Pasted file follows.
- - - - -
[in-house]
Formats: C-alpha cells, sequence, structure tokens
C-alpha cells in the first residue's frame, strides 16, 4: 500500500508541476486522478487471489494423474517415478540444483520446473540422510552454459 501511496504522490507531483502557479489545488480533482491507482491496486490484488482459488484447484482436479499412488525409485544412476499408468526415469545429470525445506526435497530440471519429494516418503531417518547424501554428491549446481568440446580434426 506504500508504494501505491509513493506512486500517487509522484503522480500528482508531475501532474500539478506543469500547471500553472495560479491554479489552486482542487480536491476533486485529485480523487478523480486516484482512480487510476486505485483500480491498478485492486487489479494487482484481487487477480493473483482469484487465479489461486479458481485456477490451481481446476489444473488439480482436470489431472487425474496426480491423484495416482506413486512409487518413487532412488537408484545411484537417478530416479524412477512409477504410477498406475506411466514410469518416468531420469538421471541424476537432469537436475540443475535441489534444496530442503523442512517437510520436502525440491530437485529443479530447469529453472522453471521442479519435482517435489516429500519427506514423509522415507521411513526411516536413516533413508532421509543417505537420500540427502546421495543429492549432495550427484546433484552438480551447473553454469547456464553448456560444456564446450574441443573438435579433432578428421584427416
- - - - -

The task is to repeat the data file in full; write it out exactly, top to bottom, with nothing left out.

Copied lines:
[in-house]
Formats: C-alpha cells, sequence, structure tokens
C-alpha cells in the first residue's frame, strides 16, 4: 500500500508541476486522478487471489494423474517415478540444483520446473540422510552454459 501511496504522490507531483502557479489545488480533482491507482491496486490484488482459488484447484482436479499412488525409485544412476499408468526415469545429470525445506526435497530440471519429494516418503531417518547424501554428491549446481568440446580434426 506504500508504494501505491509513493506512486500517487509522484503522480500528482508531475501532474500539478506543469500547471500553472495560479491554479489552486482542487480536491476533486485529485480523487478523480486516484482512480487510476486505485483500480491498478485492486487489479494487482484481487487477480493473483482469484487465479489461486479458481485456477490451481481446476489444473488439480482436470489431472487425474496426480491423484495416482506413486512409487518413487532412488537408484545411484537417478530416479524412477512409477504410477498406475506411466514410469518416468531420469538421471541424476537432469537436475540443475535441489534444496530442503523442512517437510520436502525440491530437485529443479530447469529453472522453471521442479519435482517435489516429500519427506514423509522415507521411513526411516536413516533413508532421509543417505537420500540427502546421495543429492549432495550427484546433484552438480551447473553454469547456464553448456560444456564446450574441443573438435579433432578428421584427416